Handelsman was working on the family tree project that is standard for seventh graders in Israel. When looking at his siblings' projects for information, he noticed there was nothing about his maternal great-grandfather. Intrigued by the lack of a name or even a picture, the boy turned to his mother for answers.
The mother, an immigrant from Germany, at first tried to avoid the subject. Handelsman insisted and she eventually revealed the identity of her grandfather, who fought for Nazi Germany.
In one sequence from Handelsman's film, his mother shares the difficult feelings caused by her family's past. "I felt guilt from a very young age," she says, "because I was born in Germany, and because around the age of fourteen I found out my grandfather was a Nazi."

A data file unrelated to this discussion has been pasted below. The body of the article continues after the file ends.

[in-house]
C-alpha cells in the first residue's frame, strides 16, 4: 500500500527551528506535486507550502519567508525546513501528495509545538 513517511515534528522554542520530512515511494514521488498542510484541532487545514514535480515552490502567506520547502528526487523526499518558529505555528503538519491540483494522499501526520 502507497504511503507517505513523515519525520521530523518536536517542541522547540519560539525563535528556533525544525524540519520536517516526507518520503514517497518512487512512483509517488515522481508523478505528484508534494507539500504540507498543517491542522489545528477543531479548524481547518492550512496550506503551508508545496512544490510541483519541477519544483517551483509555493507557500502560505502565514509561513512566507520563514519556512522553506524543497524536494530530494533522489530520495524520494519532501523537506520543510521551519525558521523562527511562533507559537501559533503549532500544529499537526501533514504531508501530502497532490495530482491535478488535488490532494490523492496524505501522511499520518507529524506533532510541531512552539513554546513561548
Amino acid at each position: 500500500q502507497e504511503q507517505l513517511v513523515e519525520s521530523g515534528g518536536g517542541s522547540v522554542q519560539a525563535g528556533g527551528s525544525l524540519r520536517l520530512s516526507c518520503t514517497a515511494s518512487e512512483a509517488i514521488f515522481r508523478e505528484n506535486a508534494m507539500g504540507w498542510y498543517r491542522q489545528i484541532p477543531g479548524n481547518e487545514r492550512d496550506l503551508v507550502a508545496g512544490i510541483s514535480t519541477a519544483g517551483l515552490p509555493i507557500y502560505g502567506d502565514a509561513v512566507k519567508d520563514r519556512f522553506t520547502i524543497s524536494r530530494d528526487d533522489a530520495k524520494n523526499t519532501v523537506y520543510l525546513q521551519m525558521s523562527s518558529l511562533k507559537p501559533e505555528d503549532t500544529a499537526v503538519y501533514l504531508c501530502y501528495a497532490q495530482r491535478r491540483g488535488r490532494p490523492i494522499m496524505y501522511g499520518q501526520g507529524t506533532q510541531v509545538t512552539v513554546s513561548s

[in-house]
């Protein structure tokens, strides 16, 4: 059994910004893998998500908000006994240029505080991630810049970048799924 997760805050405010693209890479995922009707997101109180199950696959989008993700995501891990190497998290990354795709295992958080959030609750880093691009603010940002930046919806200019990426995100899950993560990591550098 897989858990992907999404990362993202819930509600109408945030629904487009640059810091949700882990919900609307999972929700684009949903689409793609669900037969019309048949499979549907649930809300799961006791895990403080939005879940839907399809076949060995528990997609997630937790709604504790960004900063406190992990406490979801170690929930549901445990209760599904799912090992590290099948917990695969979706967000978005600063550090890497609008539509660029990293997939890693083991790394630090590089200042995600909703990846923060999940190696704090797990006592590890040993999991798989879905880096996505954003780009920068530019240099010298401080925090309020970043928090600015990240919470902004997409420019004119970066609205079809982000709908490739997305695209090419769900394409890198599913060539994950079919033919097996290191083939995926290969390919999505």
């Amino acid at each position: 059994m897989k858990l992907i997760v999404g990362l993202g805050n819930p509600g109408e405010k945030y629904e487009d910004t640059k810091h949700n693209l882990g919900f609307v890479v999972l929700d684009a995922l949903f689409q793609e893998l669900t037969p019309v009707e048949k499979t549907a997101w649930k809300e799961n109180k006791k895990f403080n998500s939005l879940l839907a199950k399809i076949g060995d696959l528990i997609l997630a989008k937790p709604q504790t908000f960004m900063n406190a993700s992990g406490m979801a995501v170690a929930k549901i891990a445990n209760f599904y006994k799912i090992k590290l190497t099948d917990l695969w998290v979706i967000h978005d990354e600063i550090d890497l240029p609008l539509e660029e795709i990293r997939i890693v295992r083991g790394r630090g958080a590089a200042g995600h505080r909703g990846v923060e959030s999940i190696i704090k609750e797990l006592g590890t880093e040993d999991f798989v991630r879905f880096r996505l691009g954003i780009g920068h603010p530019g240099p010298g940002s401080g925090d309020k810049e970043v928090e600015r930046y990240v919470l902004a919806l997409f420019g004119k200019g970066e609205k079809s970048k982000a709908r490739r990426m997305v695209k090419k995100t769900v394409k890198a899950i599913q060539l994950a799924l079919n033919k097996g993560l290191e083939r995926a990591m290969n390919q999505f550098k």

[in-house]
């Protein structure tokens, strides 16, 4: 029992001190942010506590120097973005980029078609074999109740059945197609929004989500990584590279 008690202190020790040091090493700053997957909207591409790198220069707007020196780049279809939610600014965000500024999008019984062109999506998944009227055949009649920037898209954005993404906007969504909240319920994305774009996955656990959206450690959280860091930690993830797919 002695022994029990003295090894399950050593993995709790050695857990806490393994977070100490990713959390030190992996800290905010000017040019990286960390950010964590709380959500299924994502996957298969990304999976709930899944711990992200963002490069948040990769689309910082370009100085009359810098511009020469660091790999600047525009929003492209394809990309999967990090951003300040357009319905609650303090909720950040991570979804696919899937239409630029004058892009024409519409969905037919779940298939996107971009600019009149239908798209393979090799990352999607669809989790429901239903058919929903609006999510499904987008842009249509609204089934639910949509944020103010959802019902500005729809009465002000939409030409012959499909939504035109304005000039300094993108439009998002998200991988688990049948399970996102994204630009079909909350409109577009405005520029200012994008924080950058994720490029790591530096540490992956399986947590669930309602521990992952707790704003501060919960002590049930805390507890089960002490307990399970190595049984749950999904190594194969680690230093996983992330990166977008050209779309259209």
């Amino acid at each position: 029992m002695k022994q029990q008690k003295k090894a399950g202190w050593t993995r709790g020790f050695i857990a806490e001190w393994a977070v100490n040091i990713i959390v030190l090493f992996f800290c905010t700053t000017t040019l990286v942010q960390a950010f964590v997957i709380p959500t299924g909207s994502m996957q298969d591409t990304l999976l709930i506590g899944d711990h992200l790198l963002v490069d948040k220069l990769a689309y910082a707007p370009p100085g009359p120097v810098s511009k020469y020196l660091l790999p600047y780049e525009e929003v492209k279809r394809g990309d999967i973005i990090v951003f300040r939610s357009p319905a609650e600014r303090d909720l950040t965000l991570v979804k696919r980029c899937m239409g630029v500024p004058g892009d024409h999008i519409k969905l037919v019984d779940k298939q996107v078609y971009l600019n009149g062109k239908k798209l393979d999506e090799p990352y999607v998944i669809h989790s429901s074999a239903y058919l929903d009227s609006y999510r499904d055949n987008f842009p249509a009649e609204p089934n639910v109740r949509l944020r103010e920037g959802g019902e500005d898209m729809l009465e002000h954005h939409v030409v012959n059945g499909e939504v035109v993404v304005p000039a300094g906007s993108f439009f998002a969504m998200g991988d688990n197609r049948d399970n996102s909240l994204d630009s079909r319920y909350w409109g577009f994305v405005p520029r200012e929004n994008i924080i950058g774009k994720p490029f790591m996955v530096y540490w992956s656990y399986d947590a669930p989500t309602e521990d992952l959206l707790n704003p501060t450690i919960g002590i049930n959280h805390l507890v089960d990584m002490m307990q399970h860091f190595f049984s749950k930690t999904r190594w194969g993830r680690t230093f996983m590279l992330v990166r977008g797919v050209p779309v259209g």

Handelsman was shocked. "I didn't know what it might say about me," he said. "It was a little confusing."
The original purpose of the sergeant's film was to dig deeper into his great-grandfather's past, "but at some stage I realized that wasn't the issue here," he said. He decided he was not interested in his ancestor's actions.
He wanted to focus on helping his mother understand more about her identity and how the knowledge affects her to this day.
And while Handelsman does not tell just anyone about his family's Nazi connection, he is not ashamed of it. "At the end of the day, it doesn't matter… It doesn't affect me so much. What's done is done, and I'm who I am today."